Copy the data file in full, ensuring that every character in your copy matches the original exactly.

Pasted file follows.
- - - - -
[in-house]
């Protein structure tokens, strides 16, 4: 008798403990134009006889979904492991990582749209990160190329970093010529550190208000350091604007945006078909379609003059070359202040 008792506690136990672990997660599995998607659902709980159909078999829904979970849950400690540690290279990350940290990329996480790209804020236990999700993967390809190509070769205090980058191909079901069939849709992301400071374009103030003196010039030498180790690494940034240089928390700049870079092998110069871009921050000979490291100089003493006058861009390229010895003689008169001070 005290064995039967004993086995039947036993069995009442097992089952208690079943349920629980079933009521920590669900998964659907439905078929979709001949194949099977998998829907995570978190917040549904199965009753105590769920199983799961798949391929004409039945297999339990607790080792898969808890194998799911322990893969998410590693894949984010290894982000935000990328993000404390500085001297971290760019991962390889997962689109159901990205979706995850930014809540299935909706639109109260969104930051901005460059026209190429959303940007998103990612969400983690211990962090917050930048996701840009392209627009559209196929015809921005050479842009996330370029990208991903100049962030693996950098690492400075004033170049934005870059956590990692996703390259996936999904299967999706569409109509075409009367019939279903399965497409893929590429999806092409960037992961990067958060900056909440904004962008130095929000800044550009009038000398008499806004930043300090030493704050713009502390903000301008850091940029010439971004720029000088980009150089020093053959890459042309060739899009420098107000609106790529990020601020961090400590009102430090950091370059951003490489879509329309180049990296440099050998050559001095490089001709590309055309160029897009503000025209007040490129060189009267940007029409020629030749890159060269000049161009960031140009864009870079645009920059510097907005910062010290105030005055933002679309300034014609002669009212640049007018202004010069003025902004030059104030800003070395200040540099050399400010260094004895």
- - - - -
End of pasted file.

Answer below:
[in-house]
């Protein structure tokens, strides 16, 4: 008798403990134009006889979904492991990582749209990160190329970093010529550190208000350091604007945006078909379609003059070359202040 008792506690136990672990997660599995998607659902709980159909078999829904979970849950400690540690290279990350940290990329996480790209804020236990999700993967390809190509070769205090980058191909079901069939849709992301400071374009103030003196010039030498180790690494940034240089928390700049870079092998110069871009921050000979490291100089003493006058861009390229010895003689008169001070 005290064995039967004993086995039947036993069995009442097992089952208690079943349920629980079933009521920590669900998964659907439905078929979709001949194949099977998998829907995570978190917040549904199965009753105590769920199983799961798949391929004409039945297999339990607790080792898969808890194998799911322990893969998410590693894949984010290894982000935000990328993000404390500085001297971290760019991962390889997962689109159901990205979706995850930014809540299935909706639109109260969104930051901005460059026209190429959303940007998103990612969400983690211990962090917050930048996701840009392209627009559209196929015809921005050479842009996330370029990208991903100049962030693996950098690492400075004033170049934005870059956590990692996703390259996936999904299967999706569409109509075409009367019939279903399965497409893929590429999806092409960037992961990067958060900056909440904004962008130095929000800044550009009038000398008499806004930043300090030493704050713009502390903000301008850091940029010439971004720029000088980009150089020093053959890459042309060739899009420098107000609106790529990020601020961090400590009102430090950091370059951003490489879509329309180049990296440099050998050559001095490089001709590309055309160029897009503000025209007040490129060189009267940007029409020629030749890159060269000049161009960031140009864009870079645009920059510097907005910062010290105030005055933002679309300034014609002669009212640049007018202004010069003025902004030059104030800003070395200040540099050399400010260094004895």